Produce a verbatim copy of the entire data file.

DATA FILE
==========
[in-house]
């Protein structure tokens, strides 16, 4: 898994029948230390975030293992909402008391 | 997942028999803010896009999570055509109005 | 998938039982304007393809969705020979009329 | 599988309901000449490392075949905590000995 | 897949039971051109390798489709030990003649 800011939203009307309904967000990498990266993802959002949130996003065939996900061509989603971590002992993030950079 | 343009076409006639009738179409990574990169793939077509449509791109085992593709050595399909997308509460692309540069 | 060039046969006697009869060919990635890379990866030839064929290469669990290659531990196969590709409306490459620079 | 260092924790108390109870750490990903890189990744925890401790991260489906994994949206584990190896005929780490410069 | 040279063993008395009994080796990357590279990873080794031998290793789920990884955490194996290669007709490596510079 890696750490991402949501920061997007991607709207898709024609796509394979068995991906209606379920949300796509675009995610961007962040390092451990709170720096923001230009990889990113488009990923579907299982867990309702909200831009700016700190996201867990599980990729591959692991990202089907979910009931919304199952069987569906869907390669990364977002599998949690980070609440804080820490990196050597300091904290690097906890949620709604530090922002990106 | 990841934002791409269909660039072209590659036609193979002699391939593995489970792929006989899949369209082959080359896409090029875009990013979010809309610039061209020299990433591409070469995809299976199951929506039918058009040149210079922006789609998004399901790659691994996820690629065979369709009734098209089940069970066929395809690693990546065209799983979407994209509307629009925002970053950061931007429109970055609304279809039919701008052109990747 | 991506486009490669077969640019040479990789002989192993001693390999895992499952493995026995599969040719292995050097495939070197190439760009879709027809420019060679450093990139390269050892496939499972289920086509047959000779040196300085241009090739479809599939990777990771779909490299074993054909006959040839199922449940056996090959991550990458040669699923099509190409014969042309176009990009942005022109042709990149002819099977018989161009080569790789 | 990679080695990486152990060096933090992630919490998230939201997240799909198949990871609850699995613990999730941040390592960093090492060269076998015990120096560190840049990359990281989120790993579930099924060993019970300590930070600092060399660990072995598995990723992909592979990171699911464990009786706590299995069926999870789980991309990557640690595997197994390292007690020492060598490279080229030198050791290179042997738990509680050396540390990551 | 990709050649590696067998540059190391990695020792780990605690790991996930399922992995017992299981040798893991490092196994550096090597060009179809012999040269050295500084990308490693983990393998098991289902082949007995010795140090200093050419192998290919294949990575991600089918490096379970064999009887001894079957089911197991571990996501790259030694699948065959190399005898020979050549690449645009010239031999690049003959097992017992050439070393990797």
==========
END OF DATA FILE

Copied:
[in-house]
């Protein structure tokens, strides 16, 4: 898994029948230390975030293992909402008391 | 997942028999803010896009999570055509109005 | 998938039982304007393809969705020979009329 | 599988309901000449490392075949905590000995 | 897949039971051109390798489709030990003649 800011939203009307309904967000990498990266993802959002949130996003065939996900061509989603971590002992993030950079 | 343009076409006639009738179409990574990169793939077509449509791109085992593709050595399909997308509460692309540069 | 060039046969006697009869060919990635890379990866030839064929290469669990290659531990196969590709409306490459620079 | 260092924790108390109870750490990903890189990744925890401790991260489906994994949206584990190896005929780490410069 | 040279063993008395009994080796990357590279990873080794031998290793789920990884955490194996290669007709490596510079 890696750490991402949501920061997007991607709207898709024609796509394979068995991906209606379920949300796509675009995610961007962040390092451990709170720096923001230009990889990113488009990923579907299982867990309702909200831009700016700190996201867990599980990729591959692991990202089907979910009931919304199952069987569906869907390669990364977002599998949690980070609440804080820490990196050597300091904290690097906890949620709604530090922002990106 | 990841934002791409269909660039072209590659036609193979002699391939593995489970792929006989899949369209082959080359896409090029875009990013979010809309610039061209020299990433591409070469995809299976199951929506039918058009040149210079922006789609998004399901790659691994996820690629065979369709009734098209089940069970066929395809690693990546065209799983979407994209509307629009925002970053950061931007429109970055609304279809039919701008052109990747 | 991506486009490669077969640019040479990789002989192993001693390999895992499952493995026995599969040719292995050097495939070197190439760009879709027809420019060679450093990139390269050892496939499972289920086509047959000779040196300085241009090739479809599939990777990771779909490299074993054909006959040839199922449940056996090959991550990458040669699923099509190409014969042309176009990009942005022109042709990149002819099977018989161009080569790789 | 990679080695990486152990060096933090992630919490998230939201997240799909198949990871609850699995613990999730941040390592960093090492060269076998015990120096560190840049990359990281989120790993579930099924060993019970300590930070600092060399660990072995598995990723992909592979990171699911464990009786706590299995069926999870789980991309990557640690595997197994390292007690020492060598490279080229030198050791290179042997738990509680050396540390990551 | 990709050649590696067998540059190391990695020792780990605690790991996930399922992995017992299981040798893991490092196994550096090597060009179809012999040269050295500084990308490693983990393998098991289902082949007995010795140090200093050419192998290919294949990575991600089918490096379970064999009887001894079957089911197991571990996501790259030694699948065959190399005898020979050549690449645009010239031999690049003959097992017992050439070393990797």